Camp Volunteer Opportunities

Paid Position — Summer Camp Counselor with Diabetes and/or Diabetes Experience — Summer 2011

Background

We have an 11 year old son who has recently been diagnosed with diabetes.

For the third consecutive summer, our son will be attending a seven week sleep-away camp in the Adirondack Mountains in upstate New York (just north of Saratoga Springs and Lake George). The camp is a leading camp in the U.S. — however, it is not a diabetes camp. We are currently looking for a male who can serve as a full-time general counselor in our son's cabin at camp, while simultaneously serving as a "shadow" for him. The position runs from mid-June through the third week of August (including pre-camp orientation).

Friends of ours whose children have diabetes and attend the same camp have successfully filled this position for several summers and have a lot of positive experience to share.

Our son is a fun-loving, sweet, and sensitive boy who enjoys many different activities. Although he has quickly become comfortable with many aspects of managing his diabetes, his diagnosis is new and he will need to be supervised and monitored throughout the summer. He currently tests his blood four times a day and takes insulin by injection three times a day.

Ideal Candidate

The ideal candidate must be at least 19 years old, hardworking, patient, and extremely responsible. The person must enjoy working with kids, and have a desire to work at a summer camp. The person must have knowledge of diabetes and how to manage it.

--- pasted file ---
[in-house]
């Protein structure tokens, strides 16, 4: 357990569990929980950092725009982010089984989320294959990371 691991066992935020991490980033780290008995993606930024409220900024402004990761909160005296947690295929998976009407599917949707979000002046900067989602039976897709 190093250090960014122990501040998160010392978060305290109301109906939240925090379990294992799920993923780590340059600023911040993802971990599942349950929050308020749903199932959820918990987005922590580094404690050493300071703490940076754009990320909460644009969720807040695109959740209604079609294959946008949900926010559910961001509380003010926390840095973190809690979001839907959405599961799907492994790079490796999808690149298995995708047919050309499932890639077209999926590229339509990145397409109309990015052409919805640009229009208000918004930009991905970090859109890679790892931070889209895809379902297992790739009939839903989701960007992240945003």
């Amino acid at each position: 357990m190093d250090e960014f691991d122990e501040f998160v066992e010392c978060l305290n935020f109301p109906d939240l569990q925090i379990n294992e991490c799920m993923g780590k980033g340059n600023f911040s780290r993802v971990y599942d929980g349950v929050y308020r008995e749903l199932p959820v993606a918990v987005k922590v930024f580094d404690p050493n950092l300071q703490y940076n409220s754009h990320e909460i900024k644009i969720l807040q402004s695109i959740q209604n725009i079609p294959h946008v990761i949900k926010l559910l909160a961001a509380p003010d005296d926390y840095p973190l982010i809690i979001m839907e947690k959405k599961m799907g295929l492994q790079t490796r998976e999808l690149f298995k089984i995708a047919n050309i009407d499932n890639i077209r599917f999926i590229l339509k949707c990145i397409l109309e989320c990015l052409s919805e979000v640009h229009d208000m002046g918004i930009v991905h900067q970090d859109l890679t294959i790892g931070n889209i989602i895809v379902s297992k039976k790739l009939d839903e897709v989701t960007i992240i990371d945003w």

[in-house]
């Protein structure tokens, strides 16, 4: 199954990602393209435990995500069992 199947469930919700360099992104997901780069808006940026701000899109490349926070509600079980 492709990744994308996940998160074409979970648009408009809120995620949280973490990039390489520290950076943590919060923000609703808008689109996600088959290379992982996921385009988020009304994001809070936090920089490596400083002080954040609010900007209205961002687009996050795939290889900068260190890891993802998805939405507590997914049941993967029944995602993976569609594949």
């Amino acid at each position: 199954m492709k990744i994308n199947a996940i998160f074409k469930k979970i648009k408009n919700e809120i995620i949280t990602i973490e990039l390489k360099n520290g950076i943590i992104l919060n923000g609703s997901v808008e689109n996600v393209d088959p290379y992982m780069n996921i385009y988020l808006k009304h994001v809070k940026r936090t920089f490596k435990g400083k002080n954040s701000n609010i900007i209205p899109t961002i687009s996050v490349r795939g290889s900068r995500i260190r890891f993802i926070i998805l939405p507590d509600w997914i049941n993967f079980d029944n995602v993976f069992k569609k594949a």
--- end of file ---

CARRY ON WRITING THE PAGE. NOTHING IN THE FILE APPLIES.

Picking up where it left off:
For additional background on the camp itself, you can visit www.campecholake.com

To Learn More or Apply

If you are interested in learning more about this opportunity, you can email a note (or your resume) to us. Alternatively, you can call us to talk.

Lisa or Ronny Steinberg
Tel: 514-237-7070 (Lisa's cell)
Tel: 514-386-6076 (Ronny's cell)
Email: lisa@steinbergfamily.ca

Last Modified Date: November 28, 2012

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56 Views 0 comments
by Brenda Bell
Many people say that depression is a side effect or complication of diabetes. Without discounting the association of the psychological condition with the physical one, I'm not convinced that our high and/or unstable glucose levels are directly responsible for that change in our mental state. My belief is that the unrelenting need for self-care, for following the sort of care schedules that can drive licensed, professional caregivers crazy, is what overwhelms us...
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